Does transgender acceptance mean the end of consent?

In recent months, Dylan Mulvaney has skyrocketed to the forefront of the radical transgender movement. Through his video series, “Days of Girlhood,” Mulvaney became an international social media superstar, documenting his supposed journey as “a girl.”

In the days and weeks that have followed, the former unemployed actor has partnered with Ulta Beauty, met with President Joe Biden in the White House, and even engaged in a feud with Caitlyn Jenner.

However, despite Mulvaney and the media engaging in a real-life version of “The Emperor’s New Clothes,” reality has refused to play ball(s).

Even after undertaking drastic “feminization” surgery in order to look more like a biological woman, Mulvaney recently complained to People that even though the social media star feels like “somebody who should not be single,” men seem spectacularly disinterested.

“I’m getting a little impatient because, especially when you’re feeling yourself and even looking at that Grammys picture, I’m like that’s somebody who should not be single,” Mulvaney told People. “But then you’re like, wait, why is no one in the DMs?”

Call me crazy, but it might have something to do with the fact that Mulvaney has argued that “women can have bulges.” Yes, they can, but not where Dylan has one.

The idea that society should wholeheartedly embrace the biological delusion that men and women are interchangeable — bits and all — is obviously absurd.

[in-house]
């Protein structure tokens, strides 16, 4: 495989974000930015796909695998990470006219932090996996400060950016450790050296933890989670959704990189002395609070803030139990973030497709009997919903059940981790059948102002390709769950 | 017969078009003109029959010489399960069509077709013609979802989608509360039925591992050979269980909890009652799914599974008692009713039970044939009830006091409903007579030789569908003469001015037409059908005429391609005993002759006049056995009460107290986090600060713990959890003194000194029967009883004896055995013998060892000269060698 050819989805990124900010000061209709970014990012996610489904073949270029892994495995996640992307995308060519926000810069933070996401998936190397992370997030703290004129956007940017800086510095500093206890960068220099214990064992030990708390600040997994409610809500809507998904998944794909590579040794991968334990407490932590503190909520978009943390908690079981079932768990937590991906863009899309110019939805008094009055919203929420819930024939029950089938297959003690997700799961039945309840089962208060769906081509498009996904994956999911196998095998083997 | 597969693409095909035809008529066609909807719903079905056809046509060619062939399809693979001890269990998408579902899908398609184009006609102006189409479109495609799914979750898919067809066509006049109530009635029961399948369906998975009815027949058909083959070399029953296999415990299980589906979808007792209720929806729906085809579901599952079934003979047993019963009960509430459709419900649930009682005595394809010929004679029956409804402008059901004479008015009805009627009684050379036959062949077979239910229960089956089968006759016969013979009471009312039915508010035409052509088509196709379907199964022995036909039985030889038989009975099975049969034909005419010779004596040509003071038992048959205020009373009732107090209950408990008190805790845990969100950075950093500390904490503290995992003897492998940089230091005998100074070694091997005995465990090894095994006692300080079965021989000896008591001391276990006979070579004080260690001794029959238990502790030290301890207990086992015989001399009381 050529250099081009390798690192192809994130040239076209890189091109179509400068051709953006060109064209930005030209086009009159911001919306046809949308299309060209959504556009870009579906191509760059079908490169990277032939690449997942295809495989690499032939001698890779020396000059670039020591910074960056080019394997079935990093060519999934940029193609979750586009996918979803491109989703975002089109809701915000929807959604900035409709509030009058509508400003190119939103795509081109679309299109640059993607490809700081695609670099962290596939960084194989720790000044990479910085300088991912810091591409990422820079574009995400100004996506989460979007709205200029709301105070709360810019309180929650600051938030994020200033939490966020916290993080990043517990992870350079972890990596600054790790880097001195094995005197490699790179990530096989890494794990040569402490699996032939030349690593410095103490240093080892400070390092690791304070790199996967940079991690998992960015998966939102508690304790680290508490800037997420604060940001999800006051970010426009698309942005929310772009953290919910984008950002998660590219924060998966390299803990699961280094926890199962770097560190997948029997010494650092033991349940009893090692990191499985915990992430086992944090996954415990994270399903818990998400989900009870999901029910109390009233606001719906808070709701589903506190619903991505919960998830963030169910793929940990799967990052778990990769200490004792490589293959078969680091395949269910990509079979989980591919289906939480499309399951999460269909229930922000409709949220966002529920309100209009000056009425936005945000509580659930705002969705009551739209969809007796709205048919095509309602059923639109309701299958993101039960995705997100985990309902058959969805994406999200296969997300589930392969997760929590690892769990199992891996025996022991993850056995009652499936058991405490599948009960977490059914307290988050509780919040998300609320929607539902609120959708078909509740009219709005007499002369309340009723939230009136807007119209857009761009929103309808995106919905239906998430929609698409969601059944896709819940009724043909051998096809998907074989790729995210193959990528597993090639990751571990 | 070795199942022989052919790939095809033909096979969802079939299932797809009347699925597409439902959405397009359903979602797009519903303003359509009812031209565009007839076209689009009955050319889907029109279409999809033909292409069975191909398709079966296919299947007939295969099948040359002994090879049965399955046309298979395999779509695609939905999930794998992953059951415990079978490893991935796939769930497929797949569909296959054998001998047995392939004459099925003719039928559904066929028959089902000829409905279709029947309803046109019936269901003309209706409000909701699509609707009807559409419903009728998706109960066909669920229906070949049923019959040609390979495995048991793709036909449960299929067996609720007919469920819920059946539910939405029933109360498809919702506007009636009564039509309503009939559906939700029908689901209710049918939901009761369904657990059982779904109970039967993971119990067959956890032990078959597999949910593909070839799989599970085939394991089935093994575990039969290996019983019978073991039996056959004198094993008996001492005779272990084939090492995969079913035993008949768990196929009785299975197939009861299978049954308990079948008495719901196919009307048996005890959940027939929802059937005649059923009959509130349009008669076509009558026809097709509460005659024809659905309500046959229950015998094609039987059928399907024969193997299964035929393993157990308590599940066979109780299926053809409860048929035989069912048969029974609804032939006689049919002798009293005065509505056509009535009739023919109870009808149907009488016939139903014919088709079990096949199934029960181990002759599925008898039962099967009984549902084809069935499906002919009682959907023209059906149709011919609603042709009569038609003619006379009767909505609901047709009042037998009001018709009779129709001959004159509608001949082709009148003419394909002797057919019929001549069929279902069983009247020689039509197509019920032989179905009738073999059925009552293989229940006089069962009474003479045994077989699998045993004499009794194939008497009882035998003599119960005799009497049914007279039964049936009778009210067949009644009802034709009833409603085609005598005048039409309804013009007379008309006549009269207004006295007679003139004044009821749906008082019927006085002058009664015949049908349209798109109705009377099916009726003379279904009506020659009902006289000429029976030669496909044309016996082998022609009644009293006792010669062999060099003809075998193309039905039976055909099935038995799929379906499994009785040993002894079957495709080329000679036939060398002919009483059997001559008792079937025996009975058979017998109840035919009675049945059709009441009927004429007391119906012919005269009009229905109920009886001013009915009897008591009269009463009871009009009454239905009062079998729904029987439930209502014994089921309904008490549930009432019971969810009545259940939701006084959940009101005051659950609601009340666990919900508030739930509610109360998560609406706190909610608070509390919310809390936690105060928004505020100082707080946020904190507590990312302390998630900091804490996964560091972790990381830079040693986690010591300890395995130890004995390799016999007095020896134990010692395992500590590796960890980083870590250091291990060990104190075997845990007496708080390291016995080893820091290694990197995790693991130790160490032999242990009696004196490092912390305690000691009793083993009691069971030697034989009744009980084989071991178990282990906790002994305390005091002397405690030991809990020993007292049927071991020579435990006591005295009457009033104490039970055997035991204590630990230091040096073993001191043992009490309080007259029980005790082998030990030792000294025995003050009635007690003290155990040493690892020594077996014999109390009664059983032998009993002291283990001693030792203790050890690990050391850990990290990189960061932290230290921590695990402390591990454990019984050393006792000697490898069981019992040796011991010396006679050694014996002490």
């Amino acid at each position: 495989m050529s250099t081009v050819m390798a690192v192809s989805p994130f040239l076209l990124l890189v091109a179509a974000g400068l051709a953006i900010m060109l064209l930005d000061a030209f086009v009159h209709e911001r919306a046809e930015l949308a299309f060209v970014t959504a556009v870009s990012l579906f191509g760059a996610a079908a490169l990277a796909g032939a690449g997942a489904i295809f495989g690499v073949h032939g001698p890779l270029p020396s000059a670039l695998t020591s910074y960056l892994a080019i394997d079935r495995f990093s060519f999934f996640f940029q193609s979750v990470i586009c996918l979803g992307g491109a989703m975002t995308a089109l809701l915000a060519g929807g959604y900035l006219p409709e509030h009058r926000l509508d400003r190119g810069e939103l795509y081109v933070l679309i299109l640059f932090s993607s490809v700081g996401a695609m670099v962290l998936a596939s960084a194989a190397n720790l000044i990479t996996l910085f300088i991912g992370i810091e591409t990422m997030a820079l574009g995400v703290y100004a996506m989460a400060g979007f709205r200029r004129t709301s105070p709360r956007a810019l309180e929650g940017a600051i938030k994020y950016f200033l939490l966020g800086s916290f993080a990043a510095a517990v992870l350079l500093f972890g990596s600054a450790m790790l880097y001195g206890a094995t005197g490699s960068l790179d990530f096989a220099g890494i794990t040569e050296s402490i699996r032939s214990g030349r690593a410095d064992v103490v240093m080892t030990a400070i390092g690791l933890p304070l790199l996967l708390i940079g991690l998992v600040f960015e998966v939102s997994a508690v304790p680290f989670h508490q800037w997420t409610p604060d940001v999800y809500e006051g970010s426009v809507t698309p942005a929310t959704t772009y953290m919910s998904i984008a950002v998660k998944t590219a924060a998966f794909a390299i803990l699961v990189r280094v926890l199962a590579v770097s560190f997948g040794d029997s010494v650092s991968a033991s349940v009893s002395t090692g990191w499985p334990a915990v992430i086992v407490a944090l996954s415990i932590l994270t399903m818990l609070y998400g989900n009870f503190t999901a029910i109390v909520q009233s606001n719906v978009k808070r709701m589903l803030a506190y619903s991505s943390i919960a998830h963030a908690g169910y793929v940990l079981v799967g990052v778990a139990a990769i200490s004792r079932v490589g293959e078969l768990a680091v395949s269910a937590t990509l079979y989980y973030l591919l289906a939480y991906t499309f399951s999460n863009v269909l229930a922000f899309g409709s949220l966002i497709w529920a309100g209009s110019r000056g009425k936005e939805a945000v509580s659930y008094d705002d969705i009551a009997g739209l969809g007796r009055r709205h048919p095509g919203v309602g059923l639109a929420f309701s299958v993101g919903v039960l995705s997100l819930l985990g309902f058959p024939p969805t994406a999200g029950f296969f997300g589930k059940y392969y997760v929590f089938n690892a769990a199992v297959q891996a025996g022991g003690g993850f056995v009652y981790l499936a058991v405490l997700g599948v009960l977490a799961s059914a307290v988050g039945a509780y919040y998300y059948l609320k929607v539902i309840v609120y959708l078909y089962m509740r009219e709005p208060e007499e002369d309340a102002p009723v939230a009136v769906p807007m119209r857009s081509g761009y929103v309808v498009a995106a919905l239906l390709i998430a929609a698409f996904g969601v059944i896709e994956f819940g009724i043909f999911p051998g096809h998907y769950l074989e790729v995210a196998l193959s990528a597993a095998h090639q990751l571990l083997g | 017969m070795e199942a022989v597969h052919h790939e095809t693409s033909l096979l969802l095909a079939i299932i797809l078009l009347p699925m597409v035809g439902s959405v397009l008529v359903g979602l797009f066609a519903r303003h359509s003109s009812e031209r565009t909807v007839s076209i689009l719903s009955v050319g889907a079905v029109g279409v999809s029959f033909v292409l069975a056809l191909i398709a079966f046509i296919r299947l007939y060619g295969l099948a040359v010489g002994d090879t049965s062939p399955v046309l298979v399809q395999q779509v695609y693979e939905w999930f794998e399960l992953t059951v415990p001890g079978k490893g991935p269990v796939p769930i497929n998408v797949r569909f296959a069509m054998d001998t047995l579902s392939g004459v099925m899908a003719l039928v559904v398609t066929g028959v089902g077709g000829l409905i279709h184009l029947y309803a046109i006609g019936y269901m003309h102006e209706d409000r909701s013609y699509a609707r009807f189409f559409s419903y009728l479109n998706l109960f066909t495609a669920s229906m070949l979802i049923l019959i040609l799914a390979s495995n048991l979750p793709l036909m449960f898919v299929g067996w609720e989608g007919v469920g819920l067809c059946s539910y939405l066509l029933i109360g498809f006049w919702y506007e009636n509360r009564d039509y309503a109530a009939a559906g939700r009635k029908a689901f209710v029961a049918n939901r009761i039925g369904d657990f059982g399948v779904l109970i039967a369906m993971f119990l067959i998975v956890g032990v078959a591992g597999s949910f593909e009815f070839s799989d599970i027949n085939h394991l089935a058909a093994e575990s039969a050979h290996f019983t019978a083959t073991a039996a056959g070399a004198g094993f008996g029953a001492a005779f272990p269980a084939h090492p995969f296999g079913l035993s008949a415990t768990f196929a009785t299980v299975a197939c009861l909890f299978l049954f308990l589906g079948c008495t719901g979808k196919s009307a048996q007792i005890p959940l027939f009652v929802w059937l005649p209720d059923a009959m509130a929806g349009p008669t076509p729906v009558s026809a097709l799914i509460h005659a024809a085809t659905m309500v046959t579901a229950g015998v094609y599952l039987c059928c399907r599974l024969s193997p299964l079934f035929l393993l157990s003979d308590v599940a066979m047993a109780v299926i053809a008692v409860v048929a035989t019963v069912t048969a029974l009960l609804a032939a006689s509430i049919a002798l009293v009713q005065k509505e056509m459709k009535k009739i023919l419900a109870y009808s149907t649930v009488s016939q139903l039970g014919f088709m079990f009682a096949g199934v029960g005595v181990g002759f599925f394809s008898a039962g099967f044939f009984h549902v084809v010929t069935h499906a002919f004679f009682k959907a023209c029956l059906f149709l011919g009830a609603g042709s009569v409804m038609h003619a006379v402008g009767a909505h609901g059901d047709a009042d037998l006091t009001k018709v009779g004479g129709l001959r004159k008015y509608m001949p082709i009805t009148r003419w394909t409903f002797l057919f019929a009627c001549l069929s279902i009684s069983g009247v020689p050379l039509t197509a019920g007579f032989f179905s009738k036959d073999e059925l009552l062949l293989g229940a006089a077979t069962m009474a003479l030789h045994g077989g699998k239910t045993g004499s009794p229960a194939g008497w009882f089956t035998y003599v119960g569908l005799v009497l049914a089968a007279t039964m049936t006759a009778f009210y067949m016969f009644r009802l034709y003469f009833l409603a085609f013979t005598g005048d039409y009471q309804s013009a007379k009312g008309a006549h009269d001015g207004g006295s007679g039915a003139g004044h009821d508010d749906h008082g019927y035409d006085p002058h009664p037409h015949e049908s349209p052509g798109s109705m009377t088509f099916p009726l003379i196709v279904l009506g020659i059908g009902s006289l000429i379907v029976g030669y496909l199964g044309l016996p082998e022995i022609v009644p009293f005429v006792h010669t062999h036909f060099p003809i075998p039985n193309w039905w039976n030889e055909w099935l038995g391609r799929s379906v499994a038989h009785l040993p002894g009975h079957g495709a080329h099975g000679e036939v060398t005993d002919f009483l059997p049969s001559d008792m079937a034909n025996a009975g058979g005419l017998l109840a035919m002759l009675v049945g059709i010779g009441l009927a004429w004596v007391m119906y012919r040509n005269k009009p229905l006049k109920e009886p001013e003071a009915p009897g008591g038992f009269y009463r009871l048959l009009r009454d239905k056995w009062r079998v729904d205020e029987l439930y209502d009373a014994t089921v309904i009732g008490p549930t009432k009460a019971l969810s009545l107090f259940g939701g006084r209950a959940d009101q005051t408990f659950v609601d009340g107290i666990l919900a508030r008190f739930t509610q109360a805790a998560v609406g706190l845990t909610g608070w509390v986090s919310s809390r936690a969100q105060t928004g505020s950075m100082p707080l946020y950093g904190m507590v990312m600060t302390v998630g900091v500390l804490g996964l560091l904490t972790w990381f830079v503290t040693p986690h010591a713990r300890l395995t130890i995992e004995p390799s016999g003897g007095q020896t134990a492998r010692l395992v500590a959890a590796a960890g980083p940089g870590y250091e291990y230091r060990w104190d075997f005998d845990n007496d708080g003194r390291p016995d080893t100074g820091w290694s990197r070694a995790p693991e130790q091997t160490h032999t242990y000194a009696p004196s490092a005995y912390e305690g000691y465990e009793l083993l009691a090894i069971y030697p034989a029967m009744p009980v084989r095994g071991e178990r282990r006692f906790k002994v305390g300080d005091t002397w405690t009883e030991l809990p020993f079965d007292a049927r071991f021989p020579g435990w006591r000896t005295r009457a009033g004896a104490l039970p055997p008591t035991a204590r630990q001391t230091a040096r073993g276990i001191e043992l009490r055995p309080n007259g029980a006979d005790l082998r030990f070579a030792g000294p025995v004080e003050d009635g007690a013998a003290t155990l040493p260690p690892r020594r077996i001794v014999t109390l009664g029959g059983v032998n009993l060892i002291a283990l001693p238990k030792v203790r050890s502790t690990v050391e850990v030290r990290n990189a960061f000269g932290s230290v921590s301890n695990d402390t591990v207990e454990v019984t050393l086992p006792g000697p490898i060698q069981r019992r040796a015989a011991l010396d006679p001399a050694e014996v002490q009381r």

But there’s another issue here that is in danger of flying beneath the radar: the issue of consent.

Let’s consider another example. During an episode of the dating podcast Whatever, one host was asked whether they would rather have sex with “the hottest trans woman in the world or the oldest woman in the world.”

The answer — “The oldest woman in the world because then I wouldn’t be gay” — sparked fury and accusations of transphobia.

But why is the existence of any sexual preference an exhibition of bigotry, let alone the most primary preference that exists: biological sex?

In the aftermath of #MeToo, no concept has been more important than consent — and understandably so. But the argument that those who find transgender people unattractive are transphobic — even when they’ve gone through vast levels of surgery to achieve a certain look — erases the foundation of consent.

Every one of us has the right to say no without judgment, but now, judgment is all around us.

It doesn’t matter how many facial surgeries Dylan Mulvaney puts himself through; he remains a biological man. And it is not hateful or bigoted for heterosexual men to want to have sexual relationships with women, rather than with men with bulges who believe they’re women.

Setting transgenderism aside, this notion is about as uncontroversial as possible. Heterosexual men are attracted — by definition — to biological women, and within that category, these men have a broad range of preferences. The same is true of heterosexual women with biological men, homosexual men with biological men, and homosexual women with biological women.

Outside of transgenderism, would a man — for example — be taken seriously as a victim because women of his choosing refused to sleep with him? No, of course not. In fact, the empathetic Left would likely do nothing except declare him an “incel.”

But because Dylan Mulvaney believes he’s a woman, the fact that heterosexual men aren’t into his bulge is no longer the outcome of sexual preference we’ve accepted as our species’ obvious reality for the entirety of our existence. No, it’s because these men are transphobic!

Suddenly, who cares about consent?

* Article from: The Washington Examiner